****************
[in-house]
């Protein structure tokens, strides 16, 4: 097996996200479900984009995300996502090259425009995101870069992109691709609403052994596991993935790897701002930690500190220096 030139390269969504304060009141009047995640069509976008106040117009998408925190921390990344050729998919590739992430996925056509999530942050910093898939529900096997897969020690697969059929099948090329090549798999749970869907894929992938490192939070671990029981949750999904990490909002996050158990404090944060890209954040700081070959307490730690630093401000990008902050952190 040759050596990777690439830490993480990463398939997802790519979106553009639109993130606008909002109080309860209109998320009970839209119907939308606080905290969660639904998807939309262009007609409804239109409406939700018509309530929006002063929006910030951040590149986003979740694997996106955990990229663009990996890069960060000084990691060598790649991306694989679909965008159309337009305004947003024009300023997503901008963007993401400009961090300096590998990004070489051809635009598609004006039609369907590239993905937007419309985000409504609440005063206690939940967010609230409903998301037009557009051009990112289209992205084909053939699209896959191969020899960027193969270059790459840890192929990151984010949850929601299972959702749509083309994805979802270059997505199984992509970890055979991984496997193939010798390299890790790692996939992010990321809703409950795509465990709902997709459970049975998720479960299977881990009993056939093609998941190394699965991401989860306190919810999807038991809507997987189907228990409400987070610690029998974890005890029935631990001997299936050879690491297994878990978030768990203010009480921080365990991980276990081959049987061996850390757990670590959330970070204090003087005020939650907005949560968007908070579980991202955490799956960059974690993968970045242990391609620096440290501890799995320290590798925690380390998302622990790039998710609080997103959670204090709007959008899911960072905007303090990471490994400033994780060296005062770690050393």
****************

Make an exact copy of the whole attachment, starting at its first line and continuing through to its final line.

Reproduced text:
[in-house]
């Protein structure tokens, strides 16, 4: 097996996200479900984009995300996502090259425009995101870069992109691709609403052994596991993935790897701002930690500190220096 030139390269969504304060009141009047995640069509976008106040117009998408925190921390990344050729998919590739992430996925056509999530942050910093898939529900096997897969020690697969059929099948090329090549798999749970869907894929992938490192939070671990029981949750999904990490909002996050158990404090944060890209954040700081070959307490730690630093401000990008902050952190 040759050596990777690439830490993480990463398939997802790519979106553009639109993130606008909002109080309860209109998320009970839209119907939308606080905290969660639904998807939309262009007609409804239109409406939700018509309530929006002063929006910030951040590149986003979740694997996106955990990229663009990996890069960060000084990691060598790649991306694989679909965008159309337009305004947003024009300023997503901008963007993401400009961090300096590998990004070489051809635009598609004006039609369907590239993905937007419309985000409504609440005063206690939940967010609230409903998301037009557009051009990112289209992205084909053939699209896959191969020899960027193969270059790459840890192929990151984010949850929601299972959702749509083309994805979802270059997505199984992509970890055979991984496997193939010798390299890790790692996939992010990321809703409950795509465990709902997709459970049975998720479960299977881990009993056939093609998941190394699965991401989860306190919810999807038991809507997987189907228990409400987070610690029998974890005890029935631990001997299936050879690491297994878990978030768990203010009480921080365990991980276990081959049987061996850390757990670590959330970070204090003087005020939650907005949560968007908070579980991202955490799956960059974690993968970045242990391609620096440290501890799995320290590798925690380390998302622990790039998710609080997103959670204090709007959008899911960072905007303090990471490994400033994780060296005062770690050393």